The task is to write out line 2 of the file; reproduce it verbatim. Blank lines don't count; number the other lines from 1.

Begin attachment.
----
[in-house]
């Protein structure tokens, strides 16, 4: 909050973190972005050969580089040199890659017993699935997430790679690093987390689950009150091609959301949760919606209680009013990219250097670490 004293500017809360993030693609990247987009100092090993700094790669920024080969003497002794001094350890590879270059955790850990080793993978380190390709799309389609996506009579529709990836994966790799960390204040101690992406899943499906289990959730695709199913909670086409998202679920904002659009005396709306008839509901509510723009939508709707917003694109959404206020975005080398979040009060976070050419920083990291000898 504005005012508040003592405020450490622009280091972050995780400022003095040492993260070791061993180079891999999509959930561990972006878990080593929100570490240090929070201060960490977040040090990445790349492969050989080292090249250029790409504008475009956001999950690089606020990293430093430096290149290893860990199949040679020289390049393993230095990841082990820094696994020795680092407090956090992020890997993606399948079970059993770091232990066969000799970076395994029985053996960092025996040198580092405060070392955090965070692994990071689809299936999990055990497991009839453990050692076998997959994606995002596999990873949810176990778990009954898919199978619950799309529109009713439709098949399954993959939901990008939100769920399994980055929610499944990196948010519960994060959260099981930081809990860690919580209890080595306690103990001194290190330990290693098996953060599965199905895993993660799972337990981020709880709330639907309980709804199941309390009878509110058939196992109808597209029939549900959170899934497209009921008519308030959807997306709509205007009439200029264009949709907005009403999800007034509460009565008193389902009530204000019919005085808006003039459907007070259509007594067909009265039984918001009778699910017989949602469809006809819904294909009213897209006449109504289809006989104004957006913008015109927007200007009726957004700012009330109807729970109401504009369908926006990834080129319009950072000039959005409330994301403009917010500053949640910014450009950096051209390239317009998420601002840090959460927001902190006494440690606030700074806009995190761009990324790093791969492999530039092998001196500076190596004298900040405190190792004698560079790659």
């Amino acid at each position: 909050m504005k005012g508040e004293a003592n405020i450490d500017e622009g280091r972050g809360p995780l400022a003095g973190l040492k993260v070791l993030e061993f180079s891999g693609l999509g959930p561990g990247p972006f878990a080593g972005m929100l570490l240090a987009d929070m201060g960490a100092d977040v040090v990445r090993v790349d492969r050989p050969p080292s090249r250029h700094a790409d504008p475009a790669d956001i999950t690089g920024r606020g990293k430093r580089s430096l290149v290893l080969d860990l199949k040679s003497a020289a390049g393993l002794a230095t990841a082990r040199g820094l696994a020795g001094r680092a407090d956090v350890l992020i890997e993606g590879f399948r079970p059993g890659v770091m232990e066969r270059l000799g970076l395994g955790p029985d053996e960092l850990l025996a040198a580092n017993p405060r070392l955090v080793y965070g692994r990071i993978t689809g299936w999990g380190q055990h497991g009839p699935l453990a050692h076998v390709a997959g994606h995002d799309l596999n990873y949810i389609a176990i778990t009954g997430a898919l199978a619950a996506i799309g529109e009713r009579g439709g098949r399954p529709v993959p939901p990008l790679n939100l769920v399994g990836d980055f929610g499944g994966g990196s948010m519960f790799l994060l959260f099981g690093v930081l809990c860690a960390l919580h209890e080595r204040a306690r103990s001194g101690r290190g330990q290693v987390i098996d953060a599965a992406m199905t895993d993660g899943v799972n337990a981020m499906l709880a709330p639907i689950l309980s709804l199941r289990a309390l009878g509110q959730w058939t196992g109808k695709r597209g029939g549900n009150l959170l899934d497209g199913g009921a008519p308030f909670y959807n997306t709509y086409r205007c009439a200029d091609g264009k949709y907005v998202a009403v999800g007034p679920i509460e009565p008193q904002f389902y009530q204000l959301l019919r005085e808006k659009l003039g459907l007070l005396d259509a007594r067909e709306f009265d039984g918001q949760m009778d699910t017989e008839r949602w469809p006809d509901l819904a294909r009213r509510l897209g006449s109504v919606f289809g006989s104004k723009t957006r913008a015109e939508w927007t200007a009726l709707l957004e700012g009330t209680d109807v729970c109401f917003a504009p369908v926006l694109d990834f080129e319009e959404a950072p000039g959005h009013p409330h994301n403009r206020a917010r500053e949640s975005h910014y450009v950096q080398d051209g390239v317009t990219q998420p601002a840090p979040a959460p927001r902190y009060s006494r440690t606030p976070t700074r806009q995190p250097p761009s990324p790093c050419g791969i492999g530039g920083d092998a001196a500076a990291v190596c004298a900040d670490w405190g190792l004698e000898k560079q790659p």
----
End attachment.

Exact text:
């Protein structure tokens, strides 16, 4: 909050973190972005050969580089040199890659017993699935997430790679690093987390689950009150091609959301949760919606209680009013990219250097670490 004293500017809360993030693609990247987009100092090993700094790669920024080969003497002794001094350890590879270059955790850990080793993978380190390709799309389609996506009579529709990836994966790799960390204040101690992406899943499906289990959730695709199913909670086409998202679920904002659009005396709306008839509901509510723009939508709707917003694109959404206020975005080398979040009060976070050419920083990291000898 504005005012508040003592405020450490622009280091972050995780400022003095040492993260070791061993180079891999999509959930561990972006878990080593929100570490240090929070201060960490977040040090990445790349492969050989080292090249250029790409504008475009956001999950690089606020990293430093430096290149290893860990199949040679020289390049393993230095990841082990820094696994020795680092407090956090992020890997993606399948079970059993770091232990066969000799970076395994029985053996960092025996040198580092405060070392955090965070692994990071689809299936999990055990497991009839453990050692076998997959994606995002596999990873949810176990778990009954898919199978619950799309529109009713439709098949399954993959939901990008939100769920399994980055929610499944990196948010519960994060959260099981930081809990860690919580209890080595306690103990001194290190330990290693098996953060599965199905895993993660799972337990981020709880709330639907309980709804199941309390009878509110058939196992109808597209029939549900959170899934497209009921008519308030959807997306709509205007009439200029264009949709907005009403999800007034509460009565008193389902009530204000019919005085808006003039459907007070259509007594067909009265039984918001009778699910017989949602469809006809819904294909009213897209006449109504289809006989104004957006913008015109927007200007009726957004700012009330109807729970109401504009369908926006990834080129319009950072000039959005409330994301403009917010500053949640910014450009950096051209390239317009998420601002840090959460927001902190006494440690606030700074806009995190761009990324790093791969492999530039092998001196500076190596004298900040405190190792004698560079790659």